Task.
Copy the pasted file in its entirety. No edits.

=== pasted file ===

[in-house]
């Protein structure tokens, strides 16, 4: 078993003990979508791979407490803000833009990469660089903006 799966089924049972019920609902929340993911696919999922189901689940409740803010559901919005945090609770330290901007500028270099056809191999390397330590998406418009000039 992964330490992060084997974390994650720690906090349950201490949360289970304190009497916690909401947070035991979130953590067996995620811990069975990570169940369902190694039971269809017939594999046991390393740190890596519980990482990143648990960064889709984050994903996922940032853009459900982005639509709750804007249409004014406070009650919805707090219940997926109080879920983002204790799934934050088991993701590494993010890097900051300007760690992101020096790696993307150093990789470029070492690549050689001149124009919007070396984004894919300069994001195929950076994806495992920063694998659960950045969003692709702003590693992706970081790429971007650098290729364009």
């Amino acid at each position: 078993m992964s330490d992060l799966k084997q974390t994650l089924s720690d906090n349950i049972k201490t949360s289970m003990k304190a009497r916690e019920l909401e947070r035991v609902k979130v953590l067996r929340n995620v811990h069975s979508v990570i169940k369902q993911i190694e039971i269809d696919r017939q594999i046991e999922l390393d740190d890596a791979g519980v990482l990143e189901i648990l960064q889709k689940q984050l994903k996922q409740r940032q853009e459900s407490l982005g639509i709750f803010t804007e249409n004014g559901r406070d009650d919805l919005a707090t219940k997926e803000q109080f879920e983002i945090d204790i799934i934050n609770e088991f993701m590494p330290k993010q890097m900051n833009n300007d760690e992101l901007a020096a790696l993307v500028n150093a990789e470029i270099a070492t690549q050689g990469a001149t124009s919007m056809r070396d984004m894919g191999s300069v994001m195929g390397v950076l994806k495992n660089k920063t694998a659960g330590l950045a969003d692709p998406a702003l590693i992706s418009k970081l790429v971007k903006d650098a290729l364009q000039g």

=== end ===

[in-house]
């Protein structure tokens, strides 16, 4: 078993003990979508791979407490803000833009990469660089903006 799966089924049972019920609902929340993911696919999922189901689940409740803010559901919005945090609770330290901007500028270099056809191999390397330590998406418009000039 992964330490992060084997974390994650720690906090349950201490949360289970304190009497916690909401947070035991979130953590067996995620811990069975990570169940369902190694039971269809017939594999046991390393740190890596519980990482990143648990960064889709984050994903996922940032853009459900982005639509709750804007249409004014406070009650919805707090219940997926109080879920983002204790799934934050088991993701590494993010890097900051300007760690992101020096790696993307150093990789470029070492690549050689001149124009919007070396984004894919300069994001195929950076994806495992920063694998659960950045969003692709702003590693992706970081790429971007650098290729364009």
């Amino acid at each position: 078993m992964s330490d992060l799966k084997q974390t994650l089924s720690d906090n349950i049972k201490t949360s289970m003990k304190a009497r916690e019920l909401e947070r035991v609902k979130v953590l067996r929340n995620v811990h069975s979508v990570i169940k369902q993911i190694e039971i269809d696919r017939q594999i046991e999922l390393d740190d890596a791979g519980v990482l990143e189901i648990l960064q889709k689940q984050l994903k996922q409740r940032q853009e459900s407490l982005g639509i709750f803010t804007e249409n004014g559901r406070d009650d919805l919005a707090t219940k997926e803000q109080f879920e983002i945090d204790i799934i934050n609770e088991f993701m590494p330290k993010q890097m900051n833009n300007d760690e992101l901007a020096a790696l993307v500028n150093a990789e470029i270099a070492t690549q050689g990469a001149t124009s919007m056809r070396d984004m894919g191999s300069v994001m195929g390397v950076l994806k495992n660089k920063t694998a659960g330590l950045a969003d692709p998406a702003l590693i992706s418009k970081l790429v971007k903006d650098a290729l364009q000039g």